A Study In White

Words by Yasmine Ganley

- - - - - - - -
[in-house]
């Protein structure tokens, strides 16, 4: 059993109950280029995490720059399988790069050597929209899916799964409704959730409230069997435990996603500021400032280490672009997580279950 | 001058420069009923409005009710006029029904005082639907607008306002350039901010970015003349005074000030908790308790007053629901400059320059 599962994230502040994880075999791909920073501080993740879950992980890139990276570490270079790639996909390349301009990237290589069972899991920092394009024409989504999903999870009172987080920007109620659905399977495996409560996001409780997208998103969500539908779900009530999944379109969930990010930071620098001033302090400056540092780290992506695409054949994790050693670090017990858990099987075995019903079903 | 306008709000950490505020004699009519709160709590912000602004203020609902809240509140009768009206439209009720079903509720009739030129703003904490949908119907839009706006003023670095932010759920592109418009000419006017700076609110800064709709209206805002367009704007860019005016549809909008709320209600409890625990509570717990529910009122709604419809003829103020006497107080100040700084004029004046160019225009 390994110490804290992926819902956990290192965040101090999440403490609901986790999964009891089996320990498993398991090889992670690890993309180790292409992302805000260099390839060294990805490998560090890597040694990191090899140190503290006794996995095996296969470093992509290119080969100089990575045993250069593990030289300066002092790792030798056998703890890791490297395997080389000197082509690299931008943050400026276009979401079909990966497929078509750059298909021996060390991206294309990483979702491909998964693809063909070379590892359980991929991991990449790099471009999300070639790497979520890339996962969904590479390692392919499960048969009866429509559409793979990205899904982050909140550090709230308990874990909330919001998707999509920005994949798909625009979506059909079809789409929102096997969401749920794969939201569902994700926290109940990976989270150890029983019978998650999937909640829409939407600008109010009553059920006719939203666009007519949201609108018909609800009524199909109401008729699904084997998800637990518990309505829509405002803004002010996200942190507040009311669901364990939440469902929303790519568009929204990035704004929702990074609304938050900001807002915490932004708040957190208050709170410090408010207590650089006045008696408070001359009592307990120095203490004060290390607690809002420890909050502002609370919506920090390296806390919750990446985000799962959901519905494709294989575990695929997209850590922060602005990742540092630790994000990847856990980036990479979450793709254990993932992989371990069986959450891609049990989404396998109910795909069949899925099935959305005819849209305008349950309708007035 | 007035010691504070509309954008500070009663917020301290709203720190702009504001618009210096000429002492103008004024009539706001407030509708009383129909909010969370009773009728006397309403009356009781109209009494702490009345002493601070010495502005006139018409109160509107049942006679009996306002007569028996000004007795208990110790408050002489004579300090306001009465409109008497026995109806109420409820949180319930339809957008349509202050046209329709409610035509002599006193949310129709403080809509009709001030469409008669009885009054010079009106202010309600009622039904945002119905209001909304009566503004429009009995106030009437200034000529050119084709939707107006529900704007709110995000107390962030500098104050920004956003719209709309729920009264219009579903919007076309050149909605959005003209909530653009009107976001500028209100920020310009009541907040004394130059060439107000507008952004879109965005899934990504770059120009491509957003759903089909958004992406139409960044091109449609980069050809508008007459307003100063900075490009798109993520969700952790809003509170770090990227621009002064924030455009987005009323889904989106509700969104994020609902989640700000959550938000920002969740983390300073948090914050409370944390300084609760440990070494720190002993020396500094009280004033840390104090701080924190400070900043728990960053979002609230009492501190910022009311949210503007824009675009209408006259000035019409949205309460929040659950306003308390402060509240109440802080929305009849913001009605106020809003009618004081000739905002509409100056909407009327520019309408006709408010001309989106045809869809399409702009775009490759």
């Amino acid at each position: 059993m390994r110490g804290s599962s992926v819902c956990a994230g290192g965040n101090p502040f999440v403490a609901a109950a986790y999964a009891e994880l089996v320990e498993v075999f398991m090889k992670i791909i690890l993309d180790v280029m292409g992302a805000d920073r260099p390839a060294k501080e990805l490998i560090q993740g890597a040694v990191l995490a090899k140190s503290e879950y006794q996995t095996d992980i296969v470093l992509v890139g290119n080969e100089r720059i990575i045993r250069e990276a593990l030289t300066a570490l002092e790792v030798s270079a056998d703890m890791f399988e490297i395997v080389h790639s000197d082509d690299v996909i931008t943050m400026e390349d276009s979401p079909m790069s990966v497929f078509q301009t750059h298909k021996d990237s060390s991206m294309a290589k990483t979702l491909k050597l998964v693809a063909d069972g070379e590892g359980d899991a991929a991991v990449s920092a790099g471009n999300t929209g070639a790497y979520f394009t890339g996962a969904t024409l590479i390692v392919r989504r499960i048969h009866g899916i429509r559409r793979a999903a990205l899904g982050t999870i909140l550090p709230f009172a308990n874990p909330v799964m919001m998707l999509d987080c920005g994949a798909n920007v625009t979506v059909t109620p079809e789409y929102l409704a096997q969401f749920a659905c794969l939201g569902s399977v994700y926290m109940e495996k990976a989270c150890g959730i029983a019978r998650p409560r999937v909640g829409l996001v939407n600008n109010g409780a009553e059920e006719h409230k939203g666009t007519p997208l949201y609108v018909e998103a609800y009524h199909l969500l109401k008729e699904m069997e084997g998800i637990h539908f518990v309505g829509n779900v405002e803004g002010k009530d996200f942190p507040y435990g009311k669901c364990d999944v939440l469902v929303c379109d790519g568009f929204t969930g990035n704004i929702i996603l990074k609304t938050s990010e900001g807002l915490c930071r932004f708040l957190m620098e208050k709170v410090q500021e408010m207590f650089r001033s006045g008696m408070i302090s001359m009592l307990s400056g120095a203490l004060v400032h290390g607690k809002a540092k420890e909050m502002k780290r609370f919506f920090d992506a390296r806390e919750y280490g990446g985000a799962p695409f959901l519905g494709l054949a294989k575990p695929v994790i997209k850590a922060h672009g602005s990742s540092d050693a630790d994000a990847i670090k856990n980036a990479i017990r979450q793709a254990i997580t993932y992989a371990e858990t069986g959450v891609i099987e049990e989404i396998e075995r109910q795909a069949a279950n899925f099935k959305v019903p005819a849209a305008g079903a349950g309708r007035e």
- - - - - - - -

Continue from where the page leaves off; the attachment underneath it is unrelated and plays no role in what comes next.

The beauty of the colour white, for us, lies in the notion of a perfectly worn-in tee shirt, or the collared shirt we've stolen from our dad's wardrobes... [The classic white shirt worn by Serge Gainsbourg, borrowed by Jane Birkin; The iconic cover of Horses by Patti Smith, embodying the epitome of cool dressed in a men's shirt and braces; Meryl Streep's '80s cotton blouse in Woody Allen's film Manhattan; The crisp, refined shape of a Hermes shirt, photographed against Spanish white walls by Zoe Ghertner.] With a signature essence of softness, white can project vulnerability, prevalent in chalky white tones. On the other hand, it can be as solid and permanent as a Roman statue... [Georgia O'Keeffe's mountain lilies; The lick of sea foam in the shallows; Barbara Hepworth with ceramic-filled hands inside her studio; A well-built, iconic Mercedes Benz; and the open bed sheets of Sophie Calle's work, The Hotel (1981).] White, transparent at times, both cloudy and misty, allows our eyes to breathe in a colour-rich world. White encourages form with natural light and confidently defines a good fold or pleat. Weightless and airy, white is a steaming bowl of rice noodles or hot black tea with milk. It seems, then, that some of our favourite moments have quietly rested in and around the colour white. Image Credits: Kate Moss / interior shot. Patti Smith photographed by Judy Lim. Hermes Vestiaire SS15 photographed by Zoe Ghertner / Coral shapes in resin by India Hicks Jane Birkin and Serge Gainsbourg photographed by Andrew Birkin, courtesy of Taschen, 1969 Steve McQueen and Neile Adams photographed for LIFE 1963 / Mercedes Benz / Glass of milk (source Bonjour Tristesse) Statue by Kevin Francis 'Gray Ballerina and Boy' Marni SS15 RTW/ Georgia O'Keeffe's painting 'Calla Lily Turned' Girl in white tee shirt photographed by Patrick Fraser